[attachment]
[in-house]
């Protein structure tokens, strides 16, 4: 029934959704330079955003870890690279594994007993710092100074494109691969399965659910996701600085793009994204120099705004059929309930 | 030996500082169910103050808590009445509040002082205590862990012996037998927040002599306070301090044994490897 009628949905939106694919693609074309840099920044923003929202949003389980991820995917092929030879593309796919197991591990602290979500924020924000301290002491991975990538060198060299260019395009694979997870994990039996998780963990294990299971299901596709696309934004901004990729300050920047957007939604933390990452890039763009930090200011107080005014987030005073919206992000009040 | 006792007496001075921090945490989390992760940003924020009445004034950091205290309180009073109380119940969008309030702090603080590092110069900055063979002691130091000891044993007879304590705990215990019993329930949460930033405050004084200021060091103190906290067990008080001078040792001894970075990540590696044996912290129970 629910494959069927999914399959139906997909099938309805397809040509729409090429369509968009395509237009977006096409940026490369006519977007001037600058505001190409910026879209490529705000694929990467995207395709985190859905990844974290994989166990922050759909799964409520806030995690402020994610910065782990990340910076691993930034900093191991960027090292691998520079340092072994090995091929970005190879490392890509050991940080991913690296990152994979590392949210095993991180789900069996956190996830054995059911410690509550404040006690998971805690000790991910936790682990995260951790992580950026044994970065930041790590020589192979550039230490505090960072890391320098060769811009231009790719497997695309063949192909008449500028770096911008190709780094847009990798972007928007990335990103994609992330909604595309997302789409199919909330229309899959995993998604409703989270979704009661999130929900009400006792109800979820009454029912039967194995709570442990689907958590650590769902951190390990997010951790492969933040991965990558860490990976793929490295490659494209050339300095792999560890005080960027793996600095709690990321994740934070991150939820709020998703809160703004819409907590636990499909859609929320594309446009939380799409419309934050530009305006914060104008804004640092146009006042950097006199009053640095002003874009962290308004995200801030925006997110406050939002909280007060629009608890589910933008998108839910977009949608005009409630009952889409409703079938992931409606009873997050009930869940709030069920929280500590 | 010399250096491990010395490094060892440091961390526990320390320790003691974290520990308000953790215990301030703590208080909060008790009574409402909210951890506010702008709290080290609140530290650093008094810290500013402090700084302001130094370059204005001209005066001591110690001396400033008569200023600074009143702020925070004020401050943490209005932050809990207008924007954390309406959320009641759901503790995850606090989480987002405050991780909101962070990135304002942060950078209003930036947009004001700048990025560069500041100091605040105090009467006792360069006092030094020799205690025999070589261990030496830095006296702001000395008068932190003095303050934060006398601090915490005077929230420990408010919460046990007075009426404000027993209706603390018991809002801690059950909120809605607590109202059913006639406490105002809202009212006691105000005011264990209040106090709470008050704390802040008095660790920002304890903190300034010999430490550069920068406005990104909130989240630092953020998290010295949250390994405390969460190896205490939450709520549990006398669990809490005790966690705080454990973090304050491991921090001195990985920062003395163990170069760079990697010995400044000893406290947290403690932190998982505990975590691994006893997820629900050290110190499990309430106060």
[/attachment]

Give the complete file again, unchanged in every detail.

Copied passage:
[in-house]
């Protein structure tokens, strides 16, 4: 029934959704330079955003870890690279594994007993710092100074494109691969399965659910996701600085793009994204120099705004059929309930 | 030996500082169910103050808590009445509040002082205590862990012996037998927040002599306070301090044994490897 009628949905939106694919693609074309840099920044923003929202949003389980991820995917092929030879593309796919197991591990602290979500924020924000301290002491991975990538060198060299260019395009694979997870994990039996998780963990294990299971299901596709696309934004901004990729300050920047957007939604933390990452890039763009930090200011107080005014987030005073919206992000009040 | 006792007496001075921090945490989390992760940003924020009445004034950091205290309180009073109380119940969008309030702090603080590092110069900055063979002691130091000891044993007879304590705990215990019993329930949460930033405050004084200021060091103190906290067990008080001078040792001894970075990540590696044996912290129970 629910494959069927999914399959139906997909099938309805397809040509729409090429369509968009395509237009977006096409940026490369006519977007001037600058505001190409910026879209490529705000694929990467995207395709985190859905990844974290994989166990922050759909799964409520806030995690402020994610910065782990990340910076691993930034900093191991960027090292691998520079340092072994090995091929970005190879490392890509050991940080991913690296990152994979590392949210095993991180789900069996956190996830054995059911410690509550404040006690998971805690000790991910936790682990995260951790992580950026044994970065930041790590020589192979550039230490505090960072890391320098060769811009231009790719497997695309063949192909008449500028770096911008190709780094847009990798972007928007990335990103994609992330909604595309997302789409199919909330229309899959995993998604409703989270979704009661999130929900009400006792109800979820009454029912039967194995709570442990689907958590650590769902951190390990997010951790492969933040991965990558860490990976793929490295490659494209050339300095792999560890005080960027793996600095709690990321994740934070991150939820709020998703809160703004819409907590636990499909859609929320594309446009939380799409419309934050530009305006914060104008804004640092146009006042950097006199009053640095002003874009962290308004995200801030925006997110406050939002909280007060629009608890589910933008998108839910977009949608005009409630009952889409409703079938992931409606009873997050009930869940709030069920929280500590 | 010399250096491990010395490094060892440091961390526990320390320790003691974290520990308000953790215990301030703590208080909060008790009574409402909210951890506010702008709290080290609140530290650093008094810290500013402090700084302001130094370059204005001209005066001591110690001396400033008569200023600074009143702020925070004020401050943490209005932050809990207008924007954390309406959320009641759901503790995850606090989480987002405050991780909101962070990135304002942060950078209003930036947009004001700048990025560069500041100091605040105090009467006792360069006092030094020799205690025999070589261990030496830095006296702001000395008068932190003095303050934060006398601090915490005077929230420990408010919460046990007075009426404000027993209706603390018991809002801690059950909120809605607590109202059913006639406490105002809202009212006691105000005011264990209040106090709470008050704390802040008095660790920002304890903190300034010999430490550069920068406005990104909130989240630092953020998290010295949250390994405390969460190896205490939450709520549990006398669990809490005790966690705080454990973090304050491991921090001195990985920062003395163990170069760079990697010995400044000893406290947290403690932190998982505990975590691994006893997820629900050290110190499990309430106060």